Cadillac dealers disinclined to spend a sackful of money on revamping their businesses to sell and service electric vehicles received some moderately good news this month. General Motors is willing to issue them fat stacks of cash for stores that cannot rationalize the sizable expense of installing charging stations, training staff, and retooling the garage.

While it smacks of the consolidation efforts headed by Caddy’s former President Johan de Nysschen in 2016 with Project Pinnacle, and makes us wonder how the brand plans on turning a profit if it keeps eliminating storefronts, GM thinks buying out dealers who don’t want to participate in the EV experience is the way to go. Though the company has expressed an interest in gradually embracing a more digitized sales model as Cadillac strives to become an exclusively electric brand by 2030.

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By on November 13, 2020

2017 Ford Explorer Sport

A selection of Ford and Lincoln vehicles have been included in a pair of upcoming recalls. The first is involves 2020 Ford Explorer and Lincoln Aviator models suffering from a defective driveshaft. The weld seam is reportedly faulty on some vehicles and can split apart, resulting in a suddenly absent mechanical connection between the transfer case and rear axle. Drivers should be on guard for unintended vehicle creep or a sudden loss of power while moving. In truly bad instances, Ford warned that the driveshaft could come into heavy contact with the fuel tank — complicating things by introducing the always unpopular fire risk.

The second recall involves a link shaft bracket that may snap prematurely and impacts the 2014 Ford Edge as well as 2014-2016 Explorer and Taurus models. Drivers might notice a sudden loss of power while moving or the ability to safely place the vehicle in park. As this creates a roll-away risk, drivers should exercise caution and try to keep their vehicles parked on a level plane until it can be examined.

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By on November 10, 2020

2021 Honda Accord Hybrid

When Honda sent out the press release detailing the updates for the 2021 model-year Accord and Accord Hybrid, I shed a tear (figuratively) for the loss of the manual-transmission option in the gas models, and wondered why they were bothering with the hybrid. There didn’t seem to be much changed.

That may be true, but perhaps it’s because there wasn’t much to fix to begin with?

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By on November 9, 2020

Rare Rides has never featured a Camry previously, and that’s mostly down to the model’s general abundance in salt-free locations. However, a fine liftback like today’s example in brown, brown, and tan is well worth some coverage!

Come along as we check out the Camry body style which passed away long before any of the others.

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By on November 9, 2020

1974 Mercury Montego MX Brougham in Colorado junkyard, LH front view - ©2020 Murilee Martin - The Truth About CarsFor the connoisseur of Malaise Era Broughams, the Mercury Montego MX Brougham checks all the boxes: long hood, “stitches” molded into plastic door panels, unapologetically phony “wood” dashboard trim, low-compression smog V8, and obvious kinship with a much cheaper corporate twin. That’s what we’ve got with today’s Junkyard Find from the year of Richard Nixon’s resignation. Read More >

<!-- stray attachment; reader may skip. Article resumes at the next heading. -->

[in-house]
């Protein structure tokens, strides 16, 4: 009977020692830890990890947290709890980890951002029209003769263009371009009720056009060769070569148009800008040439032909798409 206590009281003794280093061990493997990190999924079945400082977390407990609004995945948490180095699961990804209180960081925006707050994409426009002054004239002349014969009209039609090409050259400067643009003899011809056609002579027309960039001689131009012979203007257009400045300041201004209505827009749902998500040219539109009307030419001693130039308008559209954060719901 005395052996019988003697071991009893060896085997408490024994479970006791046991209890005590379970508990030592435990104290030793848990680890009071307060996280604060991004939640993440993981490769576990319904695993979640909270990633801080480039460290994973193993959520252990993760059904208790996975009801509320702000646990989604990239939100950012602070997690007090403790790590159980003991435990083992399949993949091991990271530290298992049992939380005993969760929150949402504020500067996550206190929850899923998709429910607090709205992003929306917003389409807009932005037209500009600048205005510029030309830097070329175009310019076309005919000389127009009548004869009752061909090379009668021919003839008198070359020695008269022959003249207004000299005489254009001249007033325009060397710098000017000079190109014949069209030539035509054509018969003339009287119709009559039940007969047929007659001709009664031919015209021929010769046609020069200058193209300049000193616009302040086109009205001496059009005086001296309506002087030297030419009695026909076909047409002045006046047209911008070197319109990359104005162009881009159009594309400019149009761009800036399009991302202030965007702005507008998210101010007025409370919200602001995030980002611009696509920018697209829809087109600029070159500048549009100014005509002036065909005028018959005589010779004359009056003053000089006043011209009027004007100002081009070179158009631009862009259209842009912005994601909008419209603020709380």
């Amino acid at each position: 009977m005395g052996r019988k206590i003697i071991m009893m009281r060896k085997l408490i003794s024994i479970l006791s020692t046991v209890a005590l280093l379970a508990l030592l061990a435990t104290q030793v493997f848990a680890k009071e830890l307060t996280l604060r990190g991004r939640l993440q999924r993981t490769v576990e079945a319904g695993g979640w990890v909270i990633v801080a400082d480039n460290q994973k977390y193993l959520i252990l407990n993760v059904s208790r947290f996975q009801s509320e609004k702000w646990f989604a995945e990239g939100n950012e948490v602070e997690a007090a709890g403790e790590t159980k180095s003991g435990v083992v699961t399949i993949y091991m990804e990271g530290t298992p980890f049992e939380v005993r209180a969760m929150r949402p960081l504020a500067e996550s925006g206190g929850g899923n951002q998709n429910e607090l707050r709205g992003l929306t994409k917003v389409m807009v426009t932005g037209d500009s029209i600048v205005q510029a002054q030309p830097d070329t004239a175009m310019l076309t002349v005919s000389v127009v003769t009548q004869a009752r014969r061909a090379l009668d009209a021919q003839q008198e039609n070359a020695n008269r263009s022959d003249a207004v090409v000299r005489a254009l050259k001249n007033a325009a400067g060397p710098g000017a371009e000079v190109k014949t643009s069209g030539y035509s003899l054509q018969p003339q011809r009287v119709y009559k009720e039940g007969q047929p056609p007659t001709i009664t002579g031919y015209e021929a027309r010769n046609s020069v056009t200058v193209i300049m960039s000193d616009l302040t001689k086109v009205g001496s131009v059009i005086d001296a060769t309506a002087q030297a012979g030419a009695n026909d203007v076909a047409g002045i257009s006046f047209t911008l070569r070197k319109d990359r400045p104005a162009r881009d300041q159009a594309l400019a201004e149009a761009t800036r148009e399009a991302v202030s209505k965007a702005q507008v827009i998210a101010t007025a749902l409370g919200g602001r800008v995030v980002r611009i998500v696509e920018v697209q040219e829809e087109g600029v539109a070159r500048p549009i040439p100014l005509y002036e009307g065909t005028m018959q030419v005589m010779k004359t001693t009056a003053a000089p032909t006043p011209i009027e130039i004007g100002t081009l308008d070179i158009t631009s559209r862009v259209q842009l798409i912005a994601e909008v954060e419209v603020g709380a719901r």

By on November 6, 2020

When I got hired on at TTAC, I checked with our news team about what we were expected to disclose when it came to considerations from automakers. Steph told me that unlike with some other outlets, there was no need to disclose how the press-car system works, since y’all knew the deal.

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By on November 5, 2020

The last (and only) time Rare Rides covered a Camaro, it was a heavily altered Callaway SuperNatural from the Nineties. While that Camaro was all about performance, today’s Camaro takes a different tack.

It’s a Berlinetta, the Cadillac of Camaros (probably).

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By on November 2, 2020

Carvana dealership, Image: CarvanaAs other used car retail outfits like Shift go public in an attempt to grow their number of stores and break into the (lucrative?) used-only dealership market, established player Carvana has a different issue on its hands: There just aren’t enough used cars to buy these days.

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By on October 30, 2020

2021 Chevrolet Tahoe front quarter

Let me indulge in a bit of inside baseball for a moment. Those of us who make (at least something resembling) a living talking about cars tend to read a good bit of our colleagues’ work – and then discuss it at length via whatever channel we have at our disposal. Indeed, that’s what has made TTAC great over the years – we’ve brought light upon those who are clearly in this field for the perks.

At times, you get the feeling that some of these people don’t even like cars. It’s like sending a vegan to rank the best barbecue joints in North Carolina.

Anyhow, we who live most of our lives online have clucked our tongues lately at a number of automotive journalists trying to bring shame upon both the makers and buyers of modern trucks and SUVs, much like this 2020 Chevrolet Tahoe. These pearl-clutching writers have willfully ignored the strides that have been made in these markets over the past few years. Shame, really, because this latest Tahoe is a genuinely great SUV.